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Canada’s CBC considers ending objectivity for minority journalists, report says

As if CBC reporters are objective anyway.
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Trust in media has been steadily declining over the past years in many countries, included – and what citizens object to the most is journalists more or less openly bringing in personal and political bias to their reporting.

At the same time, a “movement” is growing among some journalists who would discard the very idea of objectivity as a thing of the past that is no longer compatible with “moral obligations” in modern society.

Now, Canada’s government-funded public broadcaster CBC is considering “solving” the problem of journalist objectivity by what some reports interpret to be abandonment of the obligation of journalists to behave and report in an unbiased manner.

But this policy would not apply to everybody – rather, the right to publicly speak out in favor of various causes of interest to them would be enjoyed only by those who belong to the country’s minorities, whether their job is to write opinion pieces or report the news.

The French-language newspaper La Presse is reporting that this activist idea to radically change journalistic ethics and standards originated among a trade union asking that reporters be allowed to express themselves, without consequences, in ways conducive to “dismantling the structural racism of the society.”

And if they are doing this in order to “publicly defend their humanity or that of others” – CBC is asked to, and reportedly open to the suggestion, let reporters express their public support for movements representing racial or ethnic minorities, such as Black Lives Matter, or Canada’s indigenous populations.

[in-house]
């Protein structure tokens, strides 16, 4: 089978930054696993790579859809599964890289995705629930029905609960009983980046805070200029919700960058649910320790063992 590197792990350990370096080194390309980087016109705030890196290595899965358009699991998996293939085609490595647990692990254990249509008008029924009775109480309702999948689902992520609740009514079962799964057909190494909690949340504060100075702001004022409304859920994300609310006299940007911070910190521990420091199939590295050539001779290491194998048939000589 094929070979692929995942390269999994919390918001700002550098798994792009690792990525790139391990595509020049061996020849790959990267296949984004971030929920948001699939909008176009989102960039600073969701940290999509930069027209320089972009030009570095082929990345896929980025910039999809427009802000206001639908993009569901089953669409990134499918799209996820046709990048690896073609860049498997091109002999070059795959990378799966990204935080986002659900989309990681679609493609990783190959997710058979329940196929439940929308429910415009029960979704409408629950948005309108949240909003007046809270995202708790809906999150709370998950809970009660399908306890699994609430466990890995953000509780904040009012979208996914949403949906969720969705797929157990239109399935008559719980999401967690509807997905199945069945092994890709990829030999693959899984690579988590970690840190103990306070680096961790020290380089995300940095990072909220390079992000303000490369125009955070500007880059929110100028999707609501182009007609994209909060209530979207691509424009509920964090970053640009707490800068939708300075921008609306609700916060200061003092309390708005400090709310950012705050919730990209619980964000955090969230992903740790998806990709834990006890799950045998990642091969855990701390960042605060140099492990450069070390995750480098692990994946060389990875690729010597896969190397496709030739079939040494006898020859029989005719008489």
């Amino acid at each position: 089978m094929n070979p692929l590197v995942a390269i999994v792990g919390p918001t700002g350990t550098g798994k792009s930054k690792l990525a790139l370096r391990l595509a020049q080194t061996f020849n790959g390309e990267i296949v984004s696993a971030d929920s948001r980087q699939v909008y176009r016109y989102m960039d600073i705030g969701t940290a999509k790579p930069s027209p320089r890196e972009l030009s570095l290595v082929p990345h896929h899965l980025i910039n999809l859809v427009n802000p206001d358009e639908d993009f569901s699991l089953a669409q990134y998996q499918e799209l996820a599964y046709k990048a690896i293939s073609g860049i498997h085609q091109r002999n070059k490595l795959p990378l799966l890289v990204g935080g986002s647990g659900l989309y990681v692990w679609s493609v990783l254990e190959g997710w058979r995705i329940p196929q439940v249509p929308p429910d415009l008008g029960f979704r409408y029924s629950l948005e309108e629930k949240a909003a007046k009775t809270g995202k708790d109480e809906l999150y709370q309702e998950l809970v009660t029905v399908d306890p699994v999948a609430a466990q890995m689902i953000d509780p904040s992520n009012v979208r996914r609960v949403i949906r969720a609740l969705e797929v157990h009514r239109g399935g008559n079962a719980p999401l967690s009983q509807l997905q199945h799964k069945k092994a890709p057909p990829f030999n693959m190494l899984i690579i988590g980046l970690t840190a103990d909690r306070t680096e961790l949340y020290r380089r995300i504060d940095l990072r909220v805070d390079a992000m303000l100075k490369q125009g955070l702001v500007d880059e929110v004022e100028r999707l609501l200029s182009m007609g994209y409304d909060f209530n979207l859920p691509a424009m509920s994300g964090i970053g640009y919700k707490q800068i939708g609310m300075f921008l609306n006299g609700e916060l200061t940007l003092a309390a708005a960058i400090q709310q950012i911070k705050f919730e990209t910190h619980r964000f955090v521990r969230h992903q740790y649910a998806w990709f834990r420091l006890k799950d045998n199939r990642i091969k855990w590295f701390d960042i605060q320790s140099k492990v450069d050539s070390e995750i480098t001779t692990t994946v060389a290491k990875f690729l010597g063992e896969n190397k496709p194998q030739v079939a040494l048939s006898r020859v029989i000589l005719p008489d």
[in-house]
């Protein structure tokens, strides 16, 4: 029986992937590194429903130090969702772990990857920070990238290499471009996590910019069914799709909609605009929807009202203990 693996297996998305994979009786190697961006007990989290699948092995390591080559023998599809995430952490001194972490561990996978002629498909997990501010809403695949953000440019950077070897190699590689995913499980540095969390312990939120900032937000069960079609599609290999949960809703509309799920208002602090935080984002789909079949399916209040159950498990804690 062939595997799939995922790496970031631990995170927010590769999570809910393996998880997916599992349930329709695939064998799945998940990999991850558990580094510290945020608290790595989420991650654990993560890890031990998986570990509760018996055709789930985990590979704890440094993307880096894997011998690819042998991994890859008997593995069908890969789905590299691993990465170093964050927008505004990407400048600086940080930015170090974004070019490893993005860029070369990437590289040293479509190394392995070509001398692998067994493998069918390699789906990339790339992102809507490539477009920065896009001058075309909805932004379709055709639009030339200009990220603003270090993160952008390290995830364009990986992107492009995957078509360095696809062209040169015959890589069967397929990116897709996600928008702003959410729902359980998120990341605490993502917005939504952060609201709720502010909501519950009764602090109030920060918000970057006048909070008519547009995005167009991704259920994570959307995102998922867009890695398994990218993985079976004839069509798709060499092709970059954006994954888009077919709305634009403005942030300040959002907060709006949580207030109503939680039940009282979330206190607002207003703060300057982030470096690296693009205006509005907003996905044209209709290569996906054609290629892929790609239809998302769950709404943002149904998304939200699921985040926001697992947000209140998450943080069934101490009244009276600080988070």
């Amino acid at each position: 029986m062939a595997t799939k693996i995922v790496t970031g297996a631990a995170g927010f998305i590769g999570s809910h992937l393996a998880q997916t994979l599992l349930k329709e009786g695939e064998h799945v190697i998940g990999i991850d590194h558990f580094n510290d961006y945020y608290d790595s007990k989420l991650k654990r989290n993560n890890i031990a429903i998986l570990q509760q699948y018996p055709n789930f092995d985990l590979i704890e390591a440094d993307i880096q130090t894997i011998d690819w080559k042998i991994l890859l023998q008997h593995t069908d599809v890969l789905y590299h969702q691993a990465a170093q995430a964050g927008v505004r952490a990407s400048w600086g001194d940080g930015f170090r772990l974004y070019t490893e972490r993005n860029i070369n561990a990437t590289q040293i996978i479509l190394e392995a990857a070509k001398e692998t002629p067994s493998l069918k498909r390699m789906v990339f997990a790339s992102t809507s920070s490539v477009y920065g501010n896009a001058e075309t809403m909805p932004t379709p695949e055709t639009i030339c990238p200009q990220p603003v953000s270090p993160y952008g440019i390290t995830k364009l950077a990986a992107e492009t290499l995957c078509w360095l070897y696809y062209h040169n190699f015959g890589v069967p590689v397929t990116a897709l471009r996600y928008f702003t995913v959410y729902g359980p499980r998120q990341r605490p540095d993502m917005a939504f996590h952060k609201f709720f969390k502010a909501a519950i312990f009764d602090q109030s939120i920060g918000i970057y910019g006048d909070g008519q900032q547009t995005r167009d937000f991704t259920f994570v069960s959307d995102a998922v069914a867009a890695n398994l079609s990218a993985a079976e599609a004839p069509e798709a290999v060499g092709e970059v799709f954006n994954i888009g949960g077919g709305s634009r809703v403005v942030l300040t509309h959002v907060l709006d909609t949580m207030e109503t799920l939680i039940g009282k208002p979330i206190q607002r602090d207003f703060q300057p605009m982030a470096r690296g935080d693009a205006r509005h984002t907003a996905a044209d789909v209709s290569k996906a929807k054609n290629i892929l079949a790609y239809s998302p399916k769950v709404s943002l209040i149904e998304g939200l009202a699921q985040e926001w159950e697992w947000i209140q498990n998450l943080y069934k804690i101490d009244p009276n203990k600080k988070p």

This is happening at the English portion of the public broadcaster, but over at Radio-Canada, its French-language counterpart, Senior Vice President Michel Bissonnette is not convinced that this is the right way forward for journalism.

“You have to be objective in a report, otherwise it’s no longer journalism, it’s chronicle,” Bissonnette is quoted as saying.

A part of a broader debate about the nature of journalism – and its ultimate fate – the demand delivered to the CBC raises other questions, like the criteria according to which journalists should be allowed to “publicly defend their humanity.”

Why stop at racism, La Presse wonders. Why not, as it were, “exempt from objectivity” also those journalists who feel aggrieved and are LGBT, have disabilities, or profess different religions. Or those who speak different languages.

“Will French-speaking journalists who work at the CBC be allowed to comment on language issues?,” asks the newspaper.

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